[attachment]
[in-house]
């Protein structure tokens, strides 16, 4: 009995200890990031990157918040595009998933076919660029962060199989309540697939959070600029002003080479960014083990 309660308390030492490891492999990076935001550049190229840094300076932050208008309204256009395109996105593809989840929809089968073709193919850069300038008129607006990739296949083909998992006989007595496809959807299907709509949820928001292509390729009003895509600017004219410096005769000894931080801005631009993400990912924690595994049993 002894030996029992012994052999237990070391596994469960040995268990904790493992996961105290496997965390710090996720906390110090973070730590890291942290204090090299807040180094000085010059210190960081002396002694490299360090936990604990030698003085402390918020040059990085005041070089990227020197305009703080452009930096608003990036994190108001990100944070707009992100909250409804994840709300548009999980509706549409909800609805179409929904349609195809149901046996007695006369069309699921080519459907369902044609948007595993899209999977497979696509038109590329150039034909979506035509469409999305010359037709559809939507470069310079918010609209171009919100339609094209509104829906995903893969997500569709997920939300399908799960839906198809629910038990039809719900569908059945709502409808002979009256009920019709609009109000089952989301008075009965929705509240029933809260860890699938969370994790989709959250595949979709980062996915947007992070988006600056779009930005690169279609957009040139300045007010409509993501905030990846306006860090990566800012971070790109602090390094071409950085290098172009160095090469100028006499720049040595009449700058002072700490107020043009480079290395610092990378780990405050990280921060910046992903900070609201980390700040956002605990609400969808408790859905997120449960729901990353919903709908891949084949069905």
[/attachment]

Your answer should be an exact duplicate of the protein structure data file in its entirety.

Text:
[in-house]
């Protein structure tokens, strides 16, 4: 009995200890990031990157918040595009998933076919660029962060199989309540697939959070600029002003080479960014083990 309660308390030492490891492999990076935001550049190229840094300076932050208008309204256009395109996105593809989840929809089968073709193919850069300038008129607006990739296949083909998992006989007595496809959807299907709509949820928001292509390729009003895509600017004219410096005769000894931080801005631009993400990912924690595994049993 002894030996029992012994052999237990070391596994469960040995268990904790493992996961105290496997965390710090996720906390110090973070730590890291942290204090090299807040180094000085010059210190960081002396002694490299360090936990604990030698003085402390918020040059990085005041070089990227020197305009703080452009930096608003990036994190108001990100944070707009992100909250409804994840709300548009999980509706549409909800609805179409929904349609195809149901046996007695006369069309699921080519459907369902044609948007595993899209999977497979696509038109590329150039034909979506035509469409999305010359037709559809939507470069310079918010609209171009919100339609094209509104829906995903893969997500569709997920939300399908799960839906198809629910038990039809719900569908059945709502409808002979009256009920019709609009109000089952989301008075009965929705509240029933809260860890699938969370994790989709959250595949979709980062996915947007992070988006600056779009930005690169279609957009040139300045007010409509993501905030990846306006860090990566800012971070790109602090390094071409950085290098172009160095090469100028006499720049040595009449700058002072700490107020043009480079290395610092990378780990405050990280921060910046992903900070609201980390700040956002605990609400969808408790859905997120449960729901990353919903709908891949084949069905």